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Waiting.... but for how long?

If you’ve watched the news in recent months, you’ve almost certainly seen the stories of refugees fleeing in large numbers to Europe: more than one million in 2015 alone. Families are fleeing from terror, devastation and, in many cases, war zones in search of safety and security. In Serbia, CWS has been working alongside the Red Cross to provide blankets, food and other needed supplies for people on the move.

In April, I went to Serbia with Executive Director Vy Nguyen from Week of Compassion to visit the the Macedonia border, where much of CWS’ crisis response efforts have unfolded. While I was there, however, nations began to close their borders. The flow of refugees and migrants came to a standstill and the wait began. Refugees and migrants went to camps where they could wait for the next step of their journey and for their future to begin. Instead of traveling to the border, my colleagues and I traveled to a camp for asylum seekers in Belgrade to meet some of these families.

The camp is a former factory that now hosts a few hundred refugees, migrants and internally displaced persons. The barracks where residents live are former factory barracks that have been converted, and a new buildings will be constructed soon to host additional asylum seekers. Despite the efforts of the Serbian government, it is a bleak place.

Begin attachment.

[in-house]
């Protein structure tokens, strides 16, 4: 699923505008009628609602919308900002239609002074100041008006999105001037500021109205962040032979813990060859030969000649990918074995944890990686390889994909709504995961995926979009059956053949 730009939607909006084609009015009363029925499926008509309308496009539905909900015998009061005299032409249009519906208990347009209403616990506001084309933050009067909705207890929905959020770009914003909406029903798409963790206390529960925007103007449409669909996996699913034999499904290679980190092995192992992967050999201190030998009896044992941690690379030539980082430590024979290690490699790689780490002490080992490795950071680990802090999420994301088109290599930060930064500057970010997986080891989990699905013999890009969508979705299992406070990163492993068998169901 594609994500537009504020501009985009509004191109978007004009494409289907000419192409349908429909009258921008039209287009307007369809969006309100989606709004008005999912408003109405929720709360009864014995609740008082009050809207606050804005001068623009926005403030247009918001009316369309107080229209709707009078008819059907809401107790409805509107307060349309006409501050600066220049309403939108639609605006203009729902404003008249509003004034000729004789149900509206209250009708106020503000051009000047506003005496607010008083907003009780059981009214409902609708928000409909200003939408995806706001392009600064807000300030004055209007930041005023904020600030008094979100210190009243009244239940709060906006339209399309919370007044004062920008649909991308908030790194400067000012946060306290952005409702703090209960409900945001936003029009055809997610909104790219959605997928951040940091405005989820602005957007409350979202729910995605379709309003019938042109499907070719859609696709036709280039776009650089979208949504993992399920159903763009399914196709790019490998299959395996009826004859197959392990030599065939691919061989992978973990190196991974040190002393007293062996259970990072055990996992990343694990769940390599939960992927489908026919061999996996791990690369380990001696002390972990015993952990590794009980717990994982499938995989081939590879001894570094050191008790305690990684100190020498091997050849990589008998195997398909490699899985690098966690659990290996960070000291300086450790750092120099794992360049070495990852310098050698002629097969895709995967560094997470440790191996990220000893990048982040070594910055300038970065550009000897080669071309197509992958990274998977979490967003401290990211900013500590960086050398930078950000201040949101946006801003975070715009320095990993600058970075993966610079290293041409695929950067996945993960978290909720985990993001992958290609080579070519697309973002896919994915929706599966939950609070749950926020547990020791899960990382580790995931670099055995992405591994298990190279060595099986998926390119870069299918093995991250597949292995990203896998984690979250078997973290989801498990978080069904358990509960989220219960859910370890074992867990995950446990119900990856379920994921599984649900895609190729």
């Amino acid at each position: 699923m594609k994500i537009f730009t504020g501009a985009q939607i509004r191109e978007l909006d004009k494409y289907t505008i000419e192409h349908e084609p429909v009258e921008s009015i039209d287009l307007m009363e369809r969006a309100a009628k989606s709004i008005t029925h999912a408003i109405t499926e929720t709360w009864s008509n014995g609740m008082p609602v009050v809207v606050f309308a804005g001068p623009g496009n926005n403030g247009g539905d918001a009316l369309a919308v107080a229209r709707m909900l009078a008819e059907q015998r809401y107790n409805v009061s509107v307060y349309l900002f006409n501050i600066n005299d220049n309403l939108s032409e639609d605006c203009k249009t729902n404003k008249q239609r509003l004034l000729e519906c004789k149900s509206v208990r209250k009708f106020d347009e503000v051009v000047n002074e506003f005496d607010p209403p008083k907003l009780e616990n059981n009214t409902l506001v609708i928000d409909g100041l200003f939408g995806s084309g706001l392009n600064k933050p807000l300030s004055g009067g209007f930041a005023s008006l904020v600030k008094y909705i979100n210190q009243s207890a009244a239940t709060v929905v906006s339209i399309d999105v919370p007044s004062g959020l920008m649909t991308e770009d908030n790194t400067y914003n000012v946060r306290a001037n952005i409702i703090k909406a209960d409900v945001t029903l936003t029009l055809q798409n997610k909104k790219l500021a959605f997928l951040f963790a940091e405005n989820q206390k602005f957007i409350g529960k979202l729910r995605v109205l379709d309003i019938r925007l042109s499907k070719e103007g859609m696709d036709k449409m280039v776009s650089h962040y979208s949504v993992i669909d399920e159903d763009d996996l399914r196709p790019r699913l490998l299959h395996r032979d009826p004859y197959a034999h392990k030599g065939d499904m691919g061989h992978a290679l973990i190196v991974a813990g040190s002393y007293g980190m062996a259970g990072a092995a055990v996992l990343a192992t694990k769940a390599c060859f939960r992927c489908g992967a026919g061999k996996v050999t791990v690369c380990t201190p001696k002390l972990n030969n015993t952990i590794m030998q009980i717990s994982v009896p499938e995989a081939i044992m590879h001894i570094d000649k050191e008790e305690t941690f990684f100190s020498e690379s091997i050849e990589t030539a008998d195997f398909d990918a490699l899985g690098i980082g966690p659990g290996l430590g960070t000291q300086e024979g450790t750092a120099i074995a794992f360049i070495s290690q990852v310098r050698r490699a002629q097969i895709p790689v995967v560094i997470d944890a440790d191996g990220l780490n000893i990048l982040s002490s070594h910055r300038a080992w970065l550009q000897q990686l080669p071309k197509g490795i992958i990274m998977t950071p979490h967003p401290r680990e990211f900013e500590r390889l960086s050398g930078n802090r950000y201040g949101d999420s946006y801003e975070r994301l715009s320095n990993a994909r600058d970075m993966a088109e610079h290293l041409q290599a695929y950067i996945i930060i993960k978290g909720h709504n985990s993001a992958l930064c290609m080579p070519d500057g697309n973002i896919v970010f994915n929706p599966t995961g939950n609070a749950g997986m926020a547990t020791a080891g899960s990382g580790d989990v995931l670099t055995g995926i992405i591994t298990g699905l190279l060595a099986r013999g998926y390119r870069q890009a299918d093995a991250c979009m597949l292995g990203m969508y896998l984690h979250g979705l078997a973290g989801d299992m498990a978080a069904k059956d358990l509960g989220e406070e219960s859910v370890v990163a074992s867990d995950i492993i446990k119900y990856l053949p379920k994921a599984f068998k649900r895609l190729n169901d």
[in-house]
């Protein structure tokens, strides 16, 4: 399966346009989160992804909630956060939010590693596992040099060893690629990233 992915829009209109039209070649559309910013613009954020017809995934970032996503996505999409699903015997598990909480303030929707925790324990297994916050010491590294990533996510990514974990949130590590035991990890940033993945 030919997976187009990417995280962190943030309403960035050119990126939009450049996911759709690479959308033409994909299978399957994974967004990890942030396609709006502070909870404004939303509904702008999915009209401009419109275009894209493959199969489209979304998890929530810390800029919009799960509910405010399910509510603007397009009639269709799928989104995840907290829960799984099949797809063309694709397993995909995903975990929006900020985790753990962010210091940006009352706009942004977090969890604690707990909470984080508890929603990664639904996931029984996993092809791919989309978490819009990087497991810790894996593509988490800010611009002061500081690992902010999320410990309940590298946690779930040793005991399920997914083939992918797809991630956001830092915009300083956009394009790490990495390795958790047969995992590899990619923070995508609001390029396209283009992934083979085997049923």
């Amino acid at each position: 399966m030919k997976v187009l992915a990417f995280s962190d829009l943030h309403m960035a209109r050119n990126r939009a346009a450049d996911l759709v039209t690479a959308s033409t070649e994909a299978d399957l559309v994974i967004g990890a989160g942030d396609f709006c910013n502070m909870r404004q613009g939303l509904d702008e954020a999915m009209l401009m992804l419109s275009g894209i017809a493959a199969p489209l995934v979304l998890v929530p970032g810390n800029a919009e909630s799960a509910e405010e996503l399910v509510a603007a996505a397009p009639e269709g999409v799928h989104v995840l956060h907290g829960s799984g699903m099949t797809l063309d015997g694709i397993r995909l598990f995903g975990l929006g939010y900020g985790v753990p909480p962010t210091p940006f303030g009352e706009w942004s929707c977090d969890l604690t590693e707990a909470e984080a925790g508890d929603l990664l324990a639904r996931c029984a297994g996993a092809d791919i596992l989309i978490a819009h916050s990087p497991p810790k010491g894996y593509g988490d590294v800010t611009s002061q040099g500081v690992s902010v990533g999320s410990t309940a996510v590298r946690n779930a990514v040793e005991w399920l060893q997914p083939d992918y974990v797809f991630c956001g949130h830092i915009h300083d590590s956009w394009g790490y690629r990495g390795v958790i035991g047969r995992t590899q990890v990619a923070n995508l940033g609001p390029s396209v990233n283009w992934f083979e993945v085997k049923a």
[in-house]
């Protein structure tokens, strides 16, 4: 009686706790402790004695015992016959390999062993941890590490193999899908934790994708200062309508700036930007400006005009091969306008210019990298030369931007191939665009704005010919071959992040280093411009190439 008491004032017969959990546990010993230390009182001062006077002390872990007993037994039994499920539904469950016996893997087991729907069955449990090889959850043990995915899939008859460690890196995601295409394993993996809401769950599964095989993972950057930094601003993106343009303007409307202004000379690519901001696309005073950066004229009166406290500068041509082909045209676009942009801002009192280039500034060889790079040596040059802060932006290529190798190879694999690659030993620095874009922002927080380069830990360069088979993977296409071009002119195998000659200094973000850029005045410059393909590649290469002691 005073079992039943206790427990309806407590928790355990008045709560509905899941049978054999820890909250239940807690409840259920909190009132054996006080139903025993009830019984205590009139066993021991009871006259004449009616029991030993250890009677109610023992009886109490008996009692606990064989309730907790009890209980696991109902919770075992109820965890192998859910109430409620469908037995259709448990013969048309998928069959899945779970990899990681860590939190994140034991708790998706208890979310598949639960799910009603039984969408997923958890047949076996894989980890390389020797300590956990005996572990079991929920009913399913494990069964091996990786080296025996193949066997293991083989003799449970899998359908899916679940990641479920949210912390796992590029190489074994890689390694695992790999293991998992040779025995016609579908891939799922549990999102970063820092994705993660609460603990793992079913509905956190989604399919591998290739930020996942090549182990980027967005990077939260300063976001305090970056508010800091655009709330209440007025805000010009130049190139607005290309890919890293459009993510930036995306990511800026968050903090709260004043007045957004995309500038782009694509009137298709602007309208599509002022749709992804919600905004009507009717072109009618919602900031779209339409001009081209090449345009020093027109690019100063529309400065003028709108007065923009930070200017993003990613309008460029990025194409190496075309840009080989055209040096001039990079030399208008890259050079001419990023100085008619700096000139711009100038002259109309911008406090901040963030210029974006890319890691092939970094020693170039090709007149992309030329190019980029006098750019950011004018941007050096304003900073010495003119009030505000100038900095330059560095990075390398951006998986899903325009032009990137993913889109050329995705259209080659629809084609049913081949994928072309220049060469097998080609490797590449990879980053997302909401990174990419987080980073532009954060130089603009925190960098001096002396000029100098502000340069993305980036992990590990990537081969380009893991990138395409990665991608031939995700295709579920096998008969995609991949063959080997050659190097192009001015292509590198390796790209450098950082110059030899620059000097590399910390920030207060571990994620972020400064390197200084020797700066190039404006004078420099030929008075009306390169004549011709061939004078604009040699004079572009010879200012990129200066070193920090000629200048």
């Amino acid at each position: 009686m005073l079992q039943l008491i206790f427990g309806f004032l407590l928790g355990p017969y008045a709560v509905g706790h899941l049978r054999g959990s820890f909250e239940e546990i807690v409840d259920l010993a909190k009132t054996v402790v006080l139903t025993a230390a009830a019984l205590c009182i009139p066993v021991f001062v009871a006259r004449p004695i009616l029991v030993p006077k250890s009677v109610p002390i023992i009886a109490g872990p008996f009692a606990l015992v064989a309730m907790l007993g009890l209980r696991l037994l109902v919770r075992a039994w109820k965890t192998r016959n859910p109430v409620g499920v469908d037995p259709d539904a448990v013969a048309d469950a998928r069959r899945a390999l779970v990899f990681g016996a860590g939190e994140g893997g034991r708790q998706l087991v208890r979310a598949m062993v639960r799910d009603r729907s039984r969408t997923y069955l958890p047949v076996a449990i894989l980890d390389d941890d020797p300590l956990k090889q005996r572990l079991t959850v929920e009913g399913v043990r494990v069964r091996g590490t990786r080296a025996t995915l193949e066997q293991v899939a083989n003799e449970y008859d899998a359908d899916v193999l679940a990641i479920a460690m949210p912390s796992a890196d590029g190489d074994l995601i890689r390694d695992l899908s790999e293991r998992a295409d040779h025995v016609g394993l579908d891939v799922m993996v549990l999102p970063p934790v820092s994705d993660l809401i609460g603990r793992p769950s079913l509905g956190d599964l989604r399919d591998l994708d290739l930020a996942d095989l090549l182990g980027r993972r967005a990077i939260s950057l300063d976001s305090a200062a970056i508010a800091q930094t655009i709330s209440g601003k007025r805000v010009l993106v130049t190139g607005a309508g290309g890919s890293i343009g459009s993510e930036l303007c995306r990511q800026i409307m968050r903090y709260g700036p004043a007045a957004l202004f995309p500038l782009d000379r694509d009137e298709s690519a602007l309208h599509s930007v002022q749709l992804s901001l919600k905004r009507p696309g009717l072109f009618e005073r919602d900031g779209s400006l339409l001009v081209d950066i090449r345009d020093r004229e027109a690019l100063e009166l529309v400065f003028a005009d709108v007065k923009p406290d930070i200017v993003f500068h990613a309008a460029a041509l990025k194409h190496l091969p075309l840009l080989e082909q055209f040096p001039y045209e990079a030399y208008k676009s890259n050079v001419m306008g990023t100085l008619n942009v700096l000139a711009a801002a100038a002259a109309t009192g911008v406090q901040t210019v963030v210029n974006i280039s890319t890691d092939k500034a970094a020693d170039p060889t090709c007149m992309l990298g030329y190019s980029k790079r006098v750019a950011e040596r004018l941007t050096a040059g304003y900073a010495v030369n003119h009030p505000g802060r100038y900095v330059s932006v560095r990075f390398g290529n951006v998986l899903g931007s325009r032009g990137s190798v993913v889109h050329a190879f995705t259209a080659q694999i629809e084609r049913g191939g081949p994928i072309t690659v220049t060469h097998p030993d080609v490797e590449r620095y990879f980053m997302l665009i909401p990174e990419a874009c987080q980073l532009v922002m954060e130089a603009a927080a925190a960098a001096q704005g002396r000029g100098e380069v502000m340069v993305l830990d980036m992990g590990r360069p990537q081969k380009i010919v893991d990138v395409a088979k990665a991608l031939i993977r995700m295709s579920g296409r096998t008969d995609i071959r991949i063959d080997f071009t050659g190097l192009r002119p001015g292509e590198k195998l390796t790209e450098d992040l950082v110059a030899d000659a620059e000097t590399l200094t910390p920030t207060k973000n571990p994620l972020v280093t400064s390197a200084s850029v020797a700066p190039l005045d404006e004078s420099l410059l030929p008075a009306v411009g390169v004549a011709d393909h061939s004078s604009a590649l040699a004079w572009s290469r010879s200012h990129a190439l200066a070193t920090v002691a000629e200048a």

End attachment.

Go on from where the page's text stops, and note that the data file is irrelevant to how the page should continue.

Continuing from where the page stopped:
Visiting the camp, I was struck by the length of time that many residents had spent there. A number of people had been there for decades since the breakup of Yugoslavia. Refugees from Croatia, Bosnia, and Kosovo now share the camp with newly arriving refugees from Syria, Iraq and elsewhere.

I can’t help but think of the children in that camp. There were playgrounds built between barracks, and efforts are certainly made to ensure that children’s needs are met. The sad reality, though, is that too many young people are confined to that place. They can leave the camp, but at the end of the day it is their home. Like their parents, those children live to wait. For many children in refugee camps worldwide, waiting is all they’ve ever known.

For some of these families, though, this story has a happy ending. While we were in the camp we heard that many of those families who had been in residence for decades will be getting permanent housing in May of this year. After many years in transition, finally a stable future!

You are probably aware that there are more people displaced today than any time since the end of World War II. Refugees from older conflicts are joined by those who have just fled from newer violence in Syria, Iraq, Afghanistan and elsewhere. In the words of an Iraqi family in that camp in Belgrade, “We feel like we are dead.” They are stuck, and they don’t know what comes next.

Stand with refugee families and help them find a next step. Use your voice. Get involved. If you live in the United States, get in touch with offices like your local CWS resettlement office to see how you can help welcome refugee families fleeing persecution and war.

[this piece was earlier published on]

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